I write poems the same way I breathe

tyler zeanah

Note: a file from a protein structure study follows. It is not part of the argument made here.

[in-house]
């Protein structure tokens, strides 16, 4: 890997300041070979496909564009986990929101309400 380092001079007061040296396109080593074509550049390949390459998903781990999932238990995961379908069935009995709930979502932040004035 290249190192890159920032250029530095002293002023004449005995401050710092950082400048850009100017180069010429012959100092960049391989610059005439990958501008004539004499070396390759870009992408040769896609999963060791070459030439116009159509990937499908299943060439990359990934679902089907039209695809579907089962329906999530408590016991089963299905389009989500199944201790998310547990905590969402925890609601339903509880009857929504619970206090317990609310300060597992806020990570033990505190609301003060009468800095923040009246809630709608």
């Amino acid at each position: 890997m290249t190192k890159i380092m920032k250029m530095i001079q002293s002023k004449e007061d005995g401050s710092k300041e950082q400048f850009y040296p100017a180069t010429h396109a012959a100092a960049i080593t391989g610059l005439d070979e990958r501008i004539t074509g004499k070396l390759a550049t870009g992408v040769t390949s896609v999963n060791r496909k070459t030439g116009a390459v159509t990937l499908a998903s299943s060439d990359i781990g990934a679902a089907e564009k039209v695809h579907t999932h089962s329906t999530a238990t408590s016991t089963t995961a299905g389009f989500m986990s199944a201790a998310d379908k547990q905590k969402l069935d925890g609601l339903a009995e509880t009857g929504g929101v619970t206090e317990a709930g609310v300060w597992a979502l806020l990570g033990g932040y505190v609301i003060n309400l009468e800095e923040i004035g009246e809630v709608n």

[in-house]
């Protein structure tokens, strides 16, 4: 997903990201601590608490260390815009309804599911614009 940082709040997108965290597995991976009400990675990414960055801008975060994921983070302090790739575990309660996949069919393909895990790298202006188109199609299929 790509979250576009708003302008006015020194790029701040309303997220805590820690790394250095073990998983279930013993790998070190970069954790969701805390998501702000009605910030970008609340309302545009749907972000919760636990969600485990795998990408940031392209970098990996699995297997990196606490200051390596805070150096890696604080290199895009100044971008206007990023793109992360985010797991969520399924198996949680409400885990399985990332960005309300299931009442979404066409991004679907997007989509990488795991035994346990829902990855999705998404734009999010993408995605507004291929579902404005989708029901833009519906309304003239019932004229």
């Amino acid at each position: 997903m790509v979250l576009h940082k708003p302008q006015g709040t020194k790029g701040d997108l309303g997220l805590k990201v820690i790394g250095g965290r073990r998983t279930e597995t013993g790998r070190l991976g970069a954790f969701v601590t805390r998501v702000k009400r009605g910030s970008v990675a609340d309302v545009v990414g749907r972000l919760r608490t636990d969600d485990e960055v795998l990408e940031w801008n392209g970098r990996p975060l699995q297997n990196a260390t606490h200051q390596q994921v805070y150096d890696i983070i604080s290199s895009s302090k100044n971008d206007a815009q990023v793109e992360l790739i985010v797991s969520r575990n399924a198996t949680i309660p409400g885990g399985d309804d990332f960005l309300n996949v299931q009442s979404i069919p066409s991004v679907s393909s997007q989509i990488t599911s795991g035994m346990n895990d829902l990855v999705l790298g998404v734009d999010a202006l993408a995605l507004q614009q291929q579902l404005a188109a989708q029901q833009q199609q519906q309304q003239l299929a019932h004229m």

Writing about my mental health has saved my life. I know most writers say that, and it sounds cliche, but it's the truth. Struggling with anxiety, depression, and PTSD became who I was. I was scared. Overwhelmed. Confused. And paralyzed by the thought that I was going to continue to struggle with this for the rest of my life. Honestly, I still get scared at that idea. But what has always helped me understand myself, is my writing. I try to write poems the same way I breathe: without thinking too much about it. I'm not one to sit with a poem for too long, picking it apart or trying to find better descriptive words. I try to write what I feel and what comes naturally, and only that. I don’t like to force a poem into something it's not, so if it isn't working for me, I'll put it down and move on. It's been a great practice in self love and understanding, for me to let the metaphors come as they please without me interfering with my negative self talk or perfectionist attitude. I just try to let all that critiquing shit go and let myself write whatever I need to get out in that moment. Writing poetry without constantly judging myself has taught me so much about myself and my mind. I've always felt disassociated from myself, like my brain and I weren't friends. And that destructive relationship I had with my own mind started to physically make me sick. It's only now that I can write something, go back and read it, and see something about myself in clearer light that maybe I didn’t understand before. I notice my patterns of thought and feelings more easily by having my poems to go through when I wrote them at different points in my life. It's like I'm writing a memoir about myself, but somehow, the girl who is me still feels so far away, like a character in someone else's story that I have to get to know better. And that's what I'm doing when I write, I’m getting to know myself for all that I am and all that I am not.